Osmel Martinez Azcue took a work trip to China last month, but when he returned to Miami he started developing flu-like symptoms, making him wonder if he'd contracted coronavirus.
Taking what he felt was the responsible course of action, he went to Jackson Memorial Hospital to get himself tested. Azcue, who has a very limited insurance plan, knew that the cost of the procedure would come out of his pocket. As it turned out, he had the regular flu and not coronavirus. But as the Miami Herald reports, Azcue's due diligence was costly. Two weeks later, his insurance company sent him a bill for $3,270.
"In 2018, President Donald Trump’s administration rolled back Affordable Care Act regulations and allowed so-called 'junk plans' in the market," writes the Herald's Ben Conark. "Consumers mistakenly assume that the plans with lower monthly costs will be better than no insurance at all in case of a medical catastrophe, but often the plans aren’t very different from going without insurance altogether."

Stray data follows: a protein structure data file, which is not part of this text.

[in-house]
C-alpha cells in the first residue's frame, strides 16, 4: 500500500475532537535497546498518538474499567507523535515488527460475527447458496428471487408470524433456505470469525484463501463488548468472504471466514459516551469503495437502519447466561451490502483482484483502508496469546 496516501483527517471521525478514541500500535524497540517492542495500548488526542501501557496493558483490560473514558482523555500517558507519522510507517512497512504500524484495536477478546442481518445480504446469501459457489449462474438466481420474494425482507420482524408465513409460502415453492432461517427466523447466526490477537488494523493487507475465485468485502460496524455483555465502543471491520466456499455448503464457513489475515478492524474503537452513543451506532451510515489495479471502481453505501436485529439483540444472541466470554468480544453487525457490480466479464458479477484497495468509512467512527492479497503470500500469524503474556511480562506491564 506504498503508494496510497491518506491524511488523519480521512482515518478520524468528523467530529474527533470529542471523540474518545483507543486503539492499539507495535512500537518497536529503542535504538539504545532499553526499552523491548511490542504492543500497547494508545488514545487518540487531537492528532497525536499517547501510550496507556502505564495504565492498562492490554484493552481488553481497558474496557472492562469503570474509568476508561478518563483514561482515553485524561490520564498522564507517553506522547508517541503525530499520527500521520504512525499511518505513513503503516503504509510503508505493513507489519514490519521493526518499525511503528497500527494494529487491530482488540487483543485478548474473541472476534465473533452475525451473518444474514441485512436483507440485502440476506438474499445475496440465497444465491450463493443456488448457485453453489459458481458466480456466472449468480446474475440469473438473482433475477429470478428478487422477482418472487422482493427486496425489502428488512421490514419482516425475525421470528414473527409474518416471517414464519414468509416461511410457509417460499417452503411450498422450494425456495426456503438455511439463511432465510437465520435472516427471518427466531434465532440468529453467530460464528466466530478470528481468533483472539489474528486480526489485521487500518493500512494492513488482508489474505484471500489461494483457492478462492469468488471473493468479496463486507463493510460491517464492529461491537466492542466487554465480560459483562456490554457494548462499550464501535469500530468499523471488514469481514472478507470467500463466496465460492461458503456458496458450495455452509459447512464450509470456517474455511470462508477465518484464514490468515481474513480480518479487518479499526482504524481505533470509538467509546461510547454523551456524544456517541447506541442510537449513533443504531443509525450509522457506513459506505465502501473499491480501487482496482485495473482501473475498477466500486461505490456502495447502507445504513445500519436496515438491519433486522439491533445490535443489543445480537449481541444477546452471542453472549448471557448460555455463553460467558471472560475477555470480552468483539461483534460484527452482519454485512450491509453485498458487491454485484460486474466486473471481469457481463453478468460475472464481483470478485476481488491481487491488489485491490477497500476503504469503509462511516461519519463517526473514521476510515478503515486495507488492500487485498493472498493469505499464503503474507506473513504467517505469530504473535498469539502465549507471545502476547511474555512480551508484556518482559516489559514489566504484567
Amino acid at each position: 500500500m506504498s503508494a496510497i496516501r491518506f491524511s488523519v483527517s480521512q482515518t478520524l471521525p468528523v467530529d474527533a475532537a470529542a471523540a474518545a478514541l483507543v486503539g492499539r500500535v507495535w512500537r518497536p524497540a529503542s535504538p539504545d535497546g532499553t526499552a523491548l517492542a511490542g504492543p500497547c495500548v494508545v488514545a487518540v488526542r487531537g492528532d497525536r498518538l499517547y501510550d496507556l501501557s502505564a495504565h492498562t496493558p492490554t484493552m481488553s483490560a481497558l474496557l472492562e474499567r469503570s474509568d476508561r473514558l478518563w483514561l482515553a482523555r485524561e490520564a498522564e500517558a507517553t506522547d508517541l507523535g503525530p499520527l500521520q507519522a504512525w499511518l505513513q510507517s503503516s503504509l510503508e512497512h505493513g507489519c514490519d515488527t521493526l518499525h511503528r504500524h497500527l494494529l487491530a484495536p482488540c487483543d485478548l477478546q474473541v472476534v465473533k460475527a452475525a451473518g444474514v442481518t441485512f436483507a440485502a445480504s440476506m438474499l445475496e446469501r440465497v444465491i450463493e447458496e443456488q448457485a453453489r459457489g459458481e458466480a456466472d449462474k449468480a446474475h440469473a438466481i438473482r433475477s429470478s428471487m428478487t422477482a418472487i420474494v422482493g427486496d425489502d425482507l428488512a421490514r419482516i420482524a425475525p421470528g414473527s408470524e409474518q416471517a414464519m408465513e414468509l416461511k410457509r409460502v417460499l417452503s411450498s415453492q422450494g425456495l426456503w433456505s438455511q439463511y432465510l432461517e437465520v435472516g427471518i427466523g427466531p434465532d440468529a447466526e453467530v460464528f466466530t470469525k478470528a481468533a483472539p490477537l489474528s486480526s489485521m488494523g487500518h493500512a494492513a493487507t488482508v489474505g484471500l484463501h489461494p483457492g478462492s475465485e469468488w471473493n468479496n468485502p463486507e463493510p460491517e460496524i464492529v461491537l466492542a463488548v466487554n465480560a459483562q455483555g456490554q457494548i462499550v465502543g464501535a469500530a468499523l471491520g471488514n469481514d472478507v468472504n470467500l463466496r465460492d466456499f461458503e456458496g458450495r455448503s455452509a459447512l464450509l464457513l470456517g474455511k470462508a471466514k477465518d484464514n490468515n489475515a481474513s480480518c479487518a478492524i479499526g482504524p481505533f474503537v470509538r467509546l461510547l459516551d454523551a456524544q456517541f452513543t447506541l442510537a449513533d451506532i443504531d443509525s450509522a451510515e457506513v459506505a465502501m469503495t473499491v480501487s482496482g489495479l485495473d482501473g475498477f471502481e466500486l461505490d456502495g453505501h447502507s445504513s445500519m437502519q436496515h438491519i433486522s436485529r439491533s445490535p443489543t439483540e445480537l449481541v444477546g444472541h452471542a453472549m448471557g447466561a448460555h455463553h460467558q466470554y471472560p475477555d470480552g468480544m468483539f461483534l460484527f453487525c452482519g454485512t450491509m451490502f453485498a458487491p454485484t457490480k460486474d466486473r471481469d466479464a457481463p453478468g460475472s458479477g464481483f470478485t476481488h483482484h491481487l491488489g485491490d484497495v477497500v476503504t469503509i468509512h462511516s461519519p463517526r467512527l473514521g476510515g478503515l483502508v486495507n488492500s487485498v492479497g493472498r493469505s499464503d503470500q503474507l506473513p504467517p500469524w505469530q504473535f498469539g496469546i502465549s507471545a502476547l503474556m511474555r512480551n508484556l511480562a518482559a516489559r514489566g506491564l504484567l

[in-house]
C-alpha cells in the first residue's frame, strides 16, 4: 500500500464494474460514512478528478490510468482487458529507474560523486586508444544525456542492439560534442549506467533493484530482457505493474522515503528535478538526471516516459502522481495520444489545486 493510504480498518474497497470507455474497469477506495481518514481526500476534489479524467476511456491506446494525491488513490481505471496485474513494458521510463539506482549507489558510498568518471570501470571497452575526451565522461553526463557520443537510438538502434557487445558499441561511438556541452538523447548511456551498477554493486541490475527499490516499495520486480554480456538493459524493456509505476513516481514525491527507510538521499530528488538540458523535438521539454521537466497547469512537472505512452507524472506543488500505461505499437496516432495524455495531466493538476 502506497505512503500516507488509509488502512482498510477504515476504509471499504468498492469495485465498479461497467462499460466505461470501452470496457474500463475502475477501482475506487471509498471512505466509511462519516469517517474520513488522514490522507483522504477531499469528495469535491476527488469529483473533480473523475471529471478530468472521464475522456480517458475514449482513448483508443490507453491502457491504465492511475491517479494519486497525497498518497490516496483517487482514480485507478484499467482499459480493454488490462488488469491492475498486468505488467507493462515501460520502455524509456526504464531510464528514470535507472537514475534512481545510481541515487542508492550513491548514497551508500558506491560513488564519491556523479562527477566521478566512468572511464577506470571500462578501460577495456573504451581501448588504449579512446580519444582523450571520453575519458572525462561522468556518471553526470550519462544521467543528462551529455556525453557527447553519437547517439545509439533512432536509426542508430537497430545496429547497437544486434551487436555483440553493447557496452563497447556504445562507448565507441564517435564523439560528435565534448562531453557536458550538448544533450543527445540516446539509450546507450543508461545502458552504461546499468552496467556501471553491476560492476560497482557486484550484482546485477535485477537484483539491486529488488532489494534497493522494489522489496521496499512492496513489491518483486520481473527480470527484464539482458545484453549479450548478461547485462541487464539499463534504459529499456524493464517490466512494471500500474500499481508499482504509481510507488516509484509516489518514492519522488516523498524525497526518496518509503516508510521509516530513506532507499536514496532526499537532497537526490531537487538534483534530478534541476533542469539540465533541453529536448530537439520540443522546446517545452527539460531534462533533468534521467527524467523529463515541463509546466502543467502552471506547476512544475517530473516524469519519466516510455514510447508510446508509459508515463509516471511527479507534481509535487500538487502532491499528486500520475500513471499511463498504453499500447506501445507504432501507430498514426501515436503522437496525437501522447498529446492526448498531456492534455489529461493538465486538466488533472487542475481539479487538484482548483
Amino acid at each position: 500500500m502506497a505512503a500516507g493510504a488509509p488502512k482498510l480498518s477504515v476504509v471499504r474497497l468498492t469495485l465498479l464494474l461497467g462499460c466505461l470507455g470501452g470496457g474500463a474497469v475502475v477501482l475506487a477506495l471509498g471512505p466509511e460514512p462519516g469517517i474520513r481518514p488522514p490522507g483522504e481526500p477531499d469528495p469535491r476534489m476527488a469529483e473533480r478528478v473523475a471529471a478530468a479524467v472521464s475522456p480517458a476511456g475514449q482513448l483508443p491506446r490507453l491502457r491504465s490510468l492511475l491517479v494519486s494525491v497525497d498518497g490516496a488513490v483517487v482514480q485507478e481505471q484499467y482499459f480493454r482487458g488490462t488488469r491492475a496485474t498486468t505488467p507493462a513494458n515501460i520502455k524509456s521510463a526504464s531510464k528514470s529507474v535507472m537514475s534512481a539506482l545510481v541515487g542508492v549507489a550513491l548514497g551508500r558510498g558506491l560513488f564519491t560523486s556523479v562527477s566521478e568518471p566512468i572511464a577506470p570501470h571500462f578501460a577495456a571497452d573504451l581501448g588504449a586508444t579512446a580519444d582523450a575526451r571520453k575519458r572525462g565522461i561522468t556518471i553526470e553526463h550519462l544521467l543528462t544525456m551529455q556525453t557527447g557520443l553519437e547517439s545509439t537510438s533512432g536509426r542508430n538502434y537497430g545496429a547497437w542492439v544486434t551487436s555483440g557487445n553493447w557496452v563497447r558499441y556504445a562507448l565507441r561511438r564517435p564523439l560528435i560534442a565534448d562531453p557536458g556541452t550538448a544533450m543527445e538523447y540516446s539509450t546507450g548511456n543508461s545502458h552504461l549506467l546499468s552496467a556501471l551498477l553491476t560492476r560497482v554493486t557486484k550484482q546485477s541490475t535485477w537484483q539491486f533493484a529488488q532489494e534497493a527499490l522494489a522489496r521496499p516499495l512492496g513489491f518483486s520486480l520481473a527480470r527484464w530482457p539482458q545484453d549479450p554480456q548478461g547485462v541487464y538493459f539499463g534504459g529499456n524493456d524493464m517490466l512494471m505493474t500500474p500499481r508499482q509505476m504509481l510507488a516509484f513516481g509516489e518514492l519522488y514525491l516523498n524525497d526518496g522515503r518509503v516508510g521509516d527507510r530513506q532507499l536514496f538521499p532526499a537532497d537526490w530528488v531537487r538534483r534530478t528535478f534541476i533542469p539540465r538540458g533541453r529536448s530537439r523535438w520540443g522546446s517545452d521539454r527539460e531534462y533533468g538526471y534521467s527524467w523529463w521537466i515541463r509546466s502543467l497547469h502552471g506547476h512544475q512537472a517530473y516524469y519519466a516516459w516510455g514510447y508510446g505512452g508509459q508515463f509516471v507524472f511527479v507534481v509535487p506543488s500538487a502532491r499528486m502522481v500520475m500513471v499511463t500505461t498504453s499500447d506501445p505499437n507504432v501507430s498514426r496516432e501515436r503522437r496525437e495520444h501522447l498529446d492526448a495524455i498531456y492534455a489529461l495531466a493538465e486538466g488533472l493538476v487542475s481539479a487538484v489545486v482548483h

Azcue's insurance plan stipulates that he's only responsible for $1,400 of the bill -- as long as he can dig up three years of medical records to prove that the flu he contracted wasn't brought on by a pre-existing medical condition.
“When someone has flu-like symptoms, you want them to to seek medical care,” Georgetown University professor Sabrina Corlette told the Herald. “If they have one of these junk plans and they know they might be on the hook for more than they can afford to seek that care, a lot of them just won’t, and that is a public health concern.”
Azcue said his ordeal is an example of how healthcare costs could actually exacerbate the spread of disease and virus outbreaks.
“How can they expect normal citizens to contribute to eliminating the potential risk of person-to-person spread if hospitals are waiting to charge us $3,270 for a simple blood test and a nasal swab?” he said.